Almost back to my side of town, I stopped also at a motorbike shop to check the prices of a motor scooter. These useful little bikes totally inundate this place. Friends ride with friends, whole families crowd onto them, and even children are seen to be riding them too. With just enough power to get up a reasonable slope, they are often struggling under the weight as three or more persons journey together. Ranging in age from antique to modern, they also range equally in price, noise, and the smoke they emit. It seems the perfect form of transport for a small town with little traffic.

Dinner at the Drugstore
Once I returned home, it seemed that the day was done, but I still had one more thing to do. In the morning a local restaurant was recommended to me as being the best place in town. Since I had not eaten lunch, I decided to stop there for dinner. I was the only person for the entire time I was there. When I finally left, after really enjoying my dining experience, I met a guy outside who then became the only person dining in the place. Business is slow here during the winter.

The restaurant, El Drugstore, is very arty in its presentation with sections of each wall painted in bright colours of blue, yellow and red. The seats, napkins, tablecloths and decorations all reflect this same emphasis on bright colours with nothing really matching. Surprisingly, it all works very well together. The walls are covered in 70’s art pieces and outside looks the same as inside, except there are cars there with tables inside them. It is all very funky.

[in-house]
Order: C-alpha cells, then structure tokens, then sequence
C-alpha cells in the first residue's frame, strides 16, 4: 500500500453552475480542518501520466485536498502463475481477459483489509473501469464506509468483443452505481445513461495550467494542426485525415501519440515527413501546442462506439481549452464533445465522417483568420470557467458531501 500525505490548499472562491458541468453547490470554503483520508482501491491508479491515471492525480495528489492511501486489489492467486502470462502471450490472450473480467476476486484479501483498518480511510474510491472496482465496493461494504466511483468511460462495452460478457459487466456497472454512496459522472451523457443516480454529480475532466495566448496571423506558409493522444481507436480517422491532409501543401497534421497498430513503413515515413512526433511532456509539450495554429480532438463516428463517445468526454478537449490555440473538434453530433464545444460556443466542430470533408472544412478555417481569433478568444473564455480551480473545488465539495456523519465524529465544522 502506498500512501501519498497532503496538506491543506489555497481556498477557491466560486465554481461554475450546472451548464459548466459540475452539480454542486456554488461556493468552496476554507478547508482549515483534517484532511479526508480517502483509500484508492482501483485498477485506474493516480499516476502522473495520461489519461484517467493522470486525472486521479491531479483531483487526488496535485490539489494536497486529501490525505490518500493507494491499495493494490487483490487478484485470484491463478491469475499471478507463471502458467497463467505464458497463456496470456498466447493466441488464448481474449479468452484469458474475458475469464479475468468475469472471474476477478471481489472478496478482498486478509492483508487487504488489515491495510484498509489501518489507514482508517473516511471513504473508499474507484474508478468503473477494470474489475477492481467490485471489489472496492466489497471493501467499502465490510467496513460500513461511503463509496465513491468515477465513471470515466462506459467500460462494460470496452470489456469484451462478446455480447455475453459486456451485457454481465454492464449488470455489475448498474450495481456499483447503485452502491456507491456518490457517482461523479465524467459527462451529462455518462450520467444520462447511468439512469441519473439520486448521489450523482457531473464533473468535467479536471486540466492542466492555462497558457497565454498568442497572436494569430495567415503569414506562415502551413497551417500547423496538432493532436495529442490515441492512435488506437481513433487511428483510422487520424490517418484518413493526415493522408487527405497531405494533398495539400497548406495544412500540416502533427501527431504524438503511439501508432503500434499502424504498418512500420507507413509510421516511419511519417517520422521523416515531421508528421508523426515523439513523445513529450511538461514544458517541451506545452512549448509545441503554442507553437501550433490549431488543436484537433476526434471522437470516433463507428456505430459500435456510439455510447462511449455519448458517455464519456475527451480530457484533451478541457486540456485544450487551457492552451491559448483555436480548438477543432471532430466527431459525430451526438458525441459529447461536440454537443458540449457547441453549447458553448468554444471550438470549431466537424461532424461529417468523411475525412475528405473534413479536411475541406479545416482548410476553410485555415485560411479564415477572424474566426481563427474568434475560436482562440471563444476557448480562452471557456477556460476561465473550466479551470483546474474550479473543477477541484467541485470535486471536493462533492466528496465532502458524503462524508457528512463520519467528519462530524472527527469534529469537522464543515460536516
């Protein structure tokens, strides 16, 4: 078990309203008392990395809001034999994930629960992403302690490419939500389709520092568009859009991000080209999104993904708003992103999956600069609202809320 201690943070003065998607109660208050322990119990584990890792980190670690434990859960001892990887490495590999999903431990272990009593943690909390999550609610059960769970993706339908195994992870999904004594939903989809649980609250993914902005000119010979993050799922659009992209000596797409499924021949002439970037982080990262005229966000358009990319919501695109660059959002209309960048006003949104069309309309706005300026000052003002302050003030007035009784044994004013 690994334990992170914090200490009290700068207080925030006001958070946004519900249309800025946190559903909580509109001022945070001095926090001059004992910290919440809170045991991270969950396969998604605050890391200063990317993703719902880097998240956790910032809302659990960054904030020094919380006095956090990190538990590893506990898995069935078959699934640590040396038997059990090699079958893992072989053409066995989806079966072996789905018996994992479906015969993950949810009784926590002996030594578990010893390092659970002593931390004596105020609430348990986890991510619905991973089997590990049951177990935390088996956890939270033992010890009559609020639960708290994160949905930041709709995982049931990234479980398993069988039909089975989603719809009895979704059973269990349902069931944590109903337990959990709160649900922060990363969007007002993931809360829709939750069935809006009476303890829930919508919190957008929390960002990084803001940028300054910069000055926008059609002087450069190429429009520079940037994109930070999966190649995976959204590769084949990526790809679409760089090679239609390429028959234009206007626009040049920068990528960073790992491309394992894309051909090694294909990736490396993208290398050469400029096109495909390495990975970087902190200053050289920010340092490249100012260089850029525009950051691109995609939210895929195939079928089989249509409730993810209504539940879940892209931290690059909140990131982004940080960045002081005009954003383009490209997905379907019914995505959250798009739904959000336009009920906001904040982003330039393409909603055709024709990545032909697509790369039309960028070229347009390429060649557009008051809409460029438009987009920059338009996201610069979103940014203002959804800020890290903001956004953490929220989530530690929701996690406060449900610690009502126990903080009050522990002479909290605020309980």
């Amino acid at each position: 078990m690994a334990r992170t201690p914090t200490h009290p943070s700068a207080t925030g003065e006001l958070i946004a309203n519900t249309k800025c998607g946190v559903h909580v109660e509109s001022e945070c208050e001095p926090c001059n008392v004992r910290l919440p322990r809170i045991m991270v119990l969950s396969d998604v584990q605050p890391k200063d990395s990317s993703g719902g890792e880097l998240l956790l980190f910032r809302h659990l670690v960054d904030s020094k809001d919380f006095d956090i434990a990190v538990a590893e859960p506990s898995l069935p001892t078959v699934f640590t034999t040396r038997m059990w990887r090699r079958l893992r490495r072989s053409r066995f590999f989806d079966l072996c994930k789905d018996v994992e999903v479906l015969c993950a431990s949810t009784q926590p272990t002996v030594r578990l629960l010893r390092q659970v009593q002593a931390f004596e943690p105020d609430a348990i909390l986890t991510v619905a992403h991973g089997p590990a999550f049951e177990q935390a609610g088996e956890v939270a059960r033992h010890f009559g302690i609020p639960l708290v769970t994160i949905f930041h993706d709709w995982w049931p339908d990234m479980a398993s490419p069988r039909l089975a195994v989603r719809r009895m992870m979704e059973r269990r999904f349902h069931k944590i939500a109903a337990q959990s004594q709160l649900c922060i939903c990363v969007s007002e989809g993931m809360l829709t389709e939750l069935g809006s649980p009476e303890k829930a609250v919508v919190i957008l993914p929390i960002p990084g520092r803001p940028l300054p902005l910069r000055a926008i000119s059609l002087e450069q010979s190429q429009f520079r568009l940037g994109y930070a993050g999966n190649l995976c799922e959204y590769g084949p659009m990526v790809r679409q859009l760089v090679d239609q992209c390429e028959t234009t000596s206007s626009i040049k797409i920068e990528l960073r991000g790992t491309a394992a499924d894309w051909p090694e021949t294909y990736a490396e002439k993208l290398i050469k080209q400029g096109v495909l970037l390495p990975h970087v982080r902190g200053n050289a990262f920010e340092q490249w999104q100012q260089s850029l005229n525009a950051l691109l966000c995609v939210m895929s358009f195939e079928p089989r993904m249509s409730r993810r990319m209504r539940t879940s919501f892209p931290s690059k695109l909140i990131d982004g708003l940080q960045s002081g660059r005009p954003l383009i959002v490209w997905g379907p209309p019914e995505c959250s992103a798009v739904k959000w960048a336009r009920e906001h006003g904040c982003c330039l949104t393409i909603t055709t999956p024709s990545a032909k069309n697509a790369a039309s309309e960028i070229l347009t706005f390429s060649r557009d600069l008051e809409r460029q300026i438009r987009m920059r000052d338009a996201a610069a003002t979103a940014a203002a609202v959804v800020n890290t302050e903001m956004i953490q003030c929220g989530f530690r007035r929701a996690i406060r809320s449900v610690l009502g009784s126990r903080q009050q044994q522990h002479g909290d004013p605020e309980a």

The meal I ordered, Tepan-yaki was a very tasty and enjoyable Japanese dish. This, with its foray of vegetables, seemed healthier than most of the local dishes which usually have no more than two vegetables. Some Dulce-De-Leche biscuits rounded off my meal for desert. Dulce De Leche is a local sweet that is something of a cross between carob and soft caramel without the stickiness. It is a national favourite in Uruguay and Argentina and highly prized as being local only to these countries, although I doubt that this is completely true.

Third World Mechanics
Leaving the Drugstore, I wandered up to two men who were trying to get an old car going. The car seemed to be from the 1920’s and was resisting their attempts. As I reached them, one of the men exclaimed in exasperation, “El tercer mundo!” Meaning, “the third world”. Perhaps he was right. It reminded me of farm mechanics, where you never have what you need but managed to make do with what you have.

A motorbike provided the light for them to work with, its fuel tank sat on the roof of the car and provided the fuel. Fencing wire was the connection between the sparking plugs and the distributor that provided the sparks. Try as they might there was no life in the old beast. Eventually the battery ran out, exhausting the mens’ hope at the same time. I wished them luck and moved on.

It took a while to get home with my limp still in action, but it was a nice feeling to be there at last. This time I will remember to leave at least one of my shutters open.

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Colonia, Uruguay